TIIDU THE PIPER
Reading time: 6 minutes. Word count: 1100 words.
Now Tiidu saw quite clearly that he could only hope to become rich by means of his pipes, and set about thinking if there was nothing he could do to make the money flow in faster. At length he remembered having heard some stories of a kingdom in the Kungla country, where musicians of all sorts were welcomed and highly paid; but where it was, or how it was reached, he could not recollect, however hard he thought.
In despair, he wandered along the coast, hoping to see some ship or sailing boat that would take him where he wished to go, and at length he reached the town of Narva, where several merchantmen were lying at anchor. To his great joy, he found that one of them was sailing for Kungla in a few days, and he hastily went on board, and asked for the captain. But the cost of the passage was more than the prudent Tiidu cared to pay, and though he played his best on his pipes, the captain refused to lower his price, and Tiidu was just thinking of returning on shore when his usual luck flew to his aid. A young sailor, who had heard him play, came secretly to him, and offered to hide him on board, in the absence of the captain.
So the next night, as soon as it was dark, Tiidu stepped softly on deck, and was hidden by his friend down in the hold in a corner between two casks. Unseen by the rest of the crew the sailor managed to bring him food and drink, and when they were well out of sight of land he proceeded to carry out a plan he had invented to deliver Tiidu from his cramped quarters. At midnight, while he was keeping watch and everyone else was sleeping, the man bade his friend Tiidu follow him on deck, where he tied a rope round Tiidu's body, fastening the other end carefully to one of the ship's ropes. 'Now,' he said, 'I will throw you into the sea, and you must shout for help; and when you see the sailors coming untie the rope from your waist, and tell them that you have swum after the ship all the way from shore.'
At first Tiidu did not much like this scheme, for the sea ran high, but he was a good swimmer, and the sailor assured him that there was no danger. As soon as he was in the water, his friend hastened to rouse his mates, declaring that he was sure that there was a man in the sea, following the ship. They all came on deck, and what was their surprise when they recognised the person who had bargained about a passage the previous day with the captain.
'Are you a ghost, or a dying man?' they asked him trembling, as they stooped over the side of the ship.
'I shall soon indeed be a dead man if you do not help me,' answered Tiidu, 'for my strength is going fast.'
Then the captain seized a rope and flung it out to him, and Tiidu held it between his teeth, while, unseen by the sailors; he loosed the one tied round his waist.
'Where have you come from?' said the captain, when Tiidu was brought up on board the ship.
'I have followed you from the harbour,' answered he, 'and have been often in sore dread lest my strength should fail me. I hoped that by swimming after the ship I might at last reach Kungla, as I had no money to pay my passage.'
The captain's heart melted at these words, and he said kindly: 'You may be thankful that you were not drowned. I will land you at Kungla free of payment, as you are so anxious to get there. So he gave him dry clothes to wear, and a berth to sleep in, and Tiidu and his friend secretly made merry over their cunning trick.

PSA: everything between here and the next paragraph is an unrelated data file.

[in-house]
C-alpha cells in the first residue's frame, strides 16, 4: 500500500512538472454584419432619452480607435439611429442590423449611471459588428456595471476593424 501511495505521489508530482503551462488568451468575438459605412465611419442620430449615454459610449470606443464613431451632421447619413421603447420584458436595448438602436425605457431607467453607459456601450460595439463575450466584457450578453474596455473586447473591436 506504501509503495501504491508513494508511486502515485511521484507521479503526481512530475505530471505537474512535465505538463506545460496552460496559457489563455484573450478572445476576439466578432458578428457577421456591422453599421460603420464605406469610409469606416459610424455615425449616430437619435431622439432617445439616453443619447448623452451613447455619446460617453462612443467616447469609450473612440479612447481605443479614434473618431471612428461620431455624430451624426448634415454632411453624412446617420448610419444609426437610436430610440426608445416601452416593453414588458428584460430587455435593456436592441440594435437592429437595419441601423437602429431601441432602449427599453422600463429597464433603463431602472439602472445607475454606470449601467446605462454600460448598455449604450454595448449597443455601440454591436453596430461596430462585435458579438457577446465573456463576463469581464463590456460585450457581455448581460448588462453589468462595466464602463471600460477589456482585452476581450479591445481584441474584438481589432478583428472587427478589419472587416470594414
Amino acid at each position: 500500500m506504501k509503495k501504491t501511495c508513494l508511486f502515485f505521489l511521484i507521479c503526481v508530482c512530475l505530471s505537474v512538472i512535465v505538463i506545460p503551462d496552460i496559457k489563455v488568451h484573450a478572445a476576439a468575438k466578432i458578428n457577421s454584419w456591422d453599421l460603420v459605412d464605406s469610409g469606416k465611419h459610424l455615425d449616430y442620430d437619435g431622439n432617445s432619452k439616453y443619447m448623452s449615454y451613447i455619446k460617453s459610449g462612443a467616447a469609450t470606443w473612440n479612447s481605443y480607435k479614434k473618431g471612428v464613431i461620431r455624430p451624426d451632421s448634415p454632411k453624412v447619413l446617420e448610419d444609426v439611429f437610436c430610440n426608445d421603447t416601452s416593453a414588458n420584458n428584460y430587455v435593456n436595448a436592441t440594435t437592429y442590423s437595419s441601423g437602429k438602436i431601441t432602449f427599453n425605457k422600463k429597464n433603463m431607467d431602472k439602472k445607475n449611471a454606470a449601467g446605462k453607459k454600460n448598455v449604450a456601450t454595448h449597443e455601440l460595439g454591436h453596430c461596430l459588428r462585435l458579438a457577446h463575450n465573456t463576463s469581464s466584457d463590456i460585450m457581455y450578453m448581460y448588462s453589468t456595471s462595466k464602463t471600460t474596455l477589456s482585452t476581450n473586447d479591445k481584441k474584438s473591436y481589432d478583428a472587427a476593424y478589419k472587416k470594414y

For the rest of the voyage the ship's crew treated Tiidu as something higher than themselves, seeing that in all their lives they had never met with any man that could swim for as many hours as he had done. This pleased Tiidu very much, though he knew that he had really done nothing to deserve it, and in return he delighted them by tunes on his pipes.
When, after some days, they cast anchor at Kungla, the story of his wonderful swim brought him many friends, for everybody wished to hear him tell the tale himself. This might have been all very well, had not Tiidu lived in dread that some day he would be asked to give proof of his marvellous swimming powers, and then everything would be found out. Meanwhile he was dazzled with the splendour around him, and more than ever he longed for part of the riches, about which the owners seemed to care so little.
He wandered through the streets for many days, seeking some one who wanted a servant; but though more than one person would have been glad to engage him, they seemed to Tiidu not the sort of people to help him to get rich quickly. At last, when he had almost made up his mind that he must accept the next place offered him, he happened to knock at the door of a rich merchant who was in need of a scullion, and gladly agreed to do the cook's bidding, and it was in this merchant's house that he first learned how great were the riches of the land of Kungla.
All the vessels which in other countries are made of iron, copper, brass, or tin, in Kungla were made of silver, or even of gold. The food was cooked in silver saucepans, the bread baked in a silver oven, while the dishes and their covers were all of gold. Even the very pigs' troughs were of silver too. But the sight of these things only made Tiidu more covetous than before. 'What is the use of all this wealth that I have constantly before my eyes,' thought he, 'if none of it is mine? I shall never grow rich by what I earn as a scullion, even though I am paid as much in a month as I should get elsewhere in a year.'
Questions. Make sure you can answer these questions about what you just read:
Andrew Lang, Crimson Fairy Book (1903). Weblink. [Lang notes: From Esthnische Marchen.]
Languages / Anthropology 3043: Folklore & Mythology.
Laura Gibbs, Ph.D.
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